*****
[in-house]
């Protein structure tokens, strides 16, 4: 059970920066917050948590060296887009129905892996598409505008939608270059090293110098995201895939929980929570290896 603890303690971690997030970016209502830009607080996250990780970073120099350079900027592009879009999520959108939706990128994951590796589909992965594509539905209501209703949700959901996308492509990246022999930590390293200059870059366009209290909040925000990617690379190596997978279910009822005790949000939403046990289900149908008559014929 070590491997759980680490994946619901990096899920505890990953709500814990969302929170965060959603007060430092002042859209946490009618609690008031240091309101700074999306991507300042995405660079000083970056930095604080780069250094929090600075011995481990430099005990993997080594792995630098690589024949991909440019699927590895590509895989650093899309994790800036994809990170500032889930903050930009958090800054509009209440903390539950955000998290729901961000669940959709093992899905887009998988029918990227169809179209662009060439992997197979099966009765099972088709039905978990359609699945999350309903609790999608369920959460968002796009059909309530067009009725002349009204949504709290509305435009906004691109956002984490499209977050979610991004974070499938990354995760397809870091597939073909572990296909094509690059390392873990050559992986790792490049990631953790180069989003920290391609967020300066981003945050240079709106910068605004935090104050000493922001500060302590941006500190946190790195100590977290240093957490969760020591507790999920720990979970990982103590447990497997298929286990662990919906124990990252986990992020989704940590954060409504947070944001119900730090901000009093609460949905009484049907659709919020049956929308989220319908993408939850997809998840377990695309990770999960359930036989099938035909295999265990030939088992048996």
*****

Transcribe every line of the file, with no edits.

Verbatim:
[in-house]
């Protein structure tokens, strides 16, 4: 059970920066917050948590060296887009129905892996598409505008939608270059090293110098995201895939929980929570290896 603890303690971690997030970016209502830009607080996250990780970073120099350079900027592009879009999520959108939706990128994951590796589909992965594509539905209501209703949700959901996308492509990246022999930590390293200059870059366009209290909040925000990617690379190596997978279910009822005790949000939403046990289900149908008559014929 070590491997759980680490994946619901990096899920505890990953709500814990969302929170965060959603007060430092002042859209946490009618609690008031240091309101700074999306991507300042995405660079000083970056930095604080780069250094929090600075011995481990430099005990993997080594792995630098690589024949991909440019699927590895590509895989650093899309994790800036994809990170500032889930903050930009958090800054509009209440903390539950955000998290729901961000669940959709093992899905887009998988029918990227169809179209662009060439992997197979099966009765099972088709039905978990359609699945999350309903609790999608369920959460968002796009059909309530067009009725002349009204949504709290509305435009906004691109956002984490499209977050979610991004974070499938990354995760397809870091597939073909572990296909094509690059390392873990050559992986790792490049990631953790180069989003920290391609967020300066981003945050240079709106910068605004935090104050000493922001500060302590941006500190946190790195100590977290240093957490969760020591507790999920720990979970990982103590447990497997298929286990662990919906124990990252986990992020989704940590954060409504947070944001119900730090901000009093609460949905009484049907659709919020049956929308989220319908993408939850997809998840377990695309990770999960359930036989099938035909295999265990030939088992048996």